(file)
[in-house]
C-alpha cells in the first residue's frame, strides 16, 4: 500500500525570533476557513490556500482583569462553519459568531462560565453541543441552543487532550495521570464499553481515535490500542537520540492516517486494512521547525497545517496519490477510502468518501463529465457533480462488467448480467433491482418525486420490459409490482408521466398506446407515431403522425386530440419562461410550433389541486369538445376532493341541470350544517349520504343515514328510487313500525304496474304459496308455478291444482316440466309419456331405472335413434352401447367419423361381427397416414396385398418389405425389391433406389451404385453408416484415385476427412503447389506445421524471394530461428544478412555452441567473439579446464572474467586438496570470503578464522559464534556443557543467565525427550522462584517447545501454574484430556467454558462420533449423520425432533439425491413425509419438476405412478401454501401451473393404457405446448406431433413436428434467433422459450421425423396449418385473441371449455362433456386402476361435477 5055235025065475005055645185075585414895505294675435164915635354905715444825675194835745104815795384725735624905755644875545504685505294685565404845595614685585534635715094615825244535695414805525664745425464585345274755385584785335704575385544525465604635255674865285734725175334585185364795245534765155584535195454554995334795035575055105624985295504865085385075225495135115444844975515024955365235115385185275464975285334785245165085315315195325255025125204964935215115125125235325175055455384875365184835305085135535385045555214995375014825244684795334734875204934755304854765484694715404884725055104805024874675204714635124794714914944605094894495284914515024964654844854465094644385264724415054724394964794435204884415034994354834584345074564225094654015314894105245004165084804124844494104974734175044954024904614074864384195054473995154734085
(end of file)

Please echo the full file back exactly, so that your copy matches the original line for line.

[in-house]
C-alpha cells in the first residue's frame, strides 16, 4: 500500500525570533476557513490556500482583569462553519459568531462560565453541543441552543487532550495521570464499553481515535490500542537520540492516517486494512521547525497545517496519490477510502468518501463529465457533480462488467448480467433491482418525486420490459409490482408521466398506446407515431403522425386530440419562461410550433389541486369538445376532493341541470350544517349520504343515514328510487313500525304496474304459496308455478291444482316440466309419456331405472335413434352401447367419423361381427397416414396385398418389405425389391433406389451404385453408416484415385476427412503447389506445421524471394530461428544478412555452441567473439579446464572474467586438496570470503578464522559464534556443557543467565525427550522462584517447545501454574484430556467454558462420533449423520425432533439425491413425509419438476405412478401454501401451473393404457405446448406431433413436428434467433422459450421425423396449418385473441371449455362433456386402476361435477 5055235025065475005055645185075585414895505294675435164915635354905715444825675194835745104815795384725735624905755644875545504685505294685565404845595614685585534635715094615825244535695414805525664745425464585345274755385584785335704575385544525465604635255674865285734725175334585185364795245534765155584535195454554995334795035575055105624985295504865085385075225495135115444844975515024955365235115385185275464975285334785245165085315315195325255025125204964935215115125125235325175055455384875365184835305085135535385045555214995375014825244684795334734875204934755304854765484694715404884725055104805024874675204714635124794714914944605094894495284914515024964654844854465094644385264724415054724394964794435204884415034994354834584345074564225094654015314894105245004165084804124844494104974734175044954024904614074864384195054473995154734085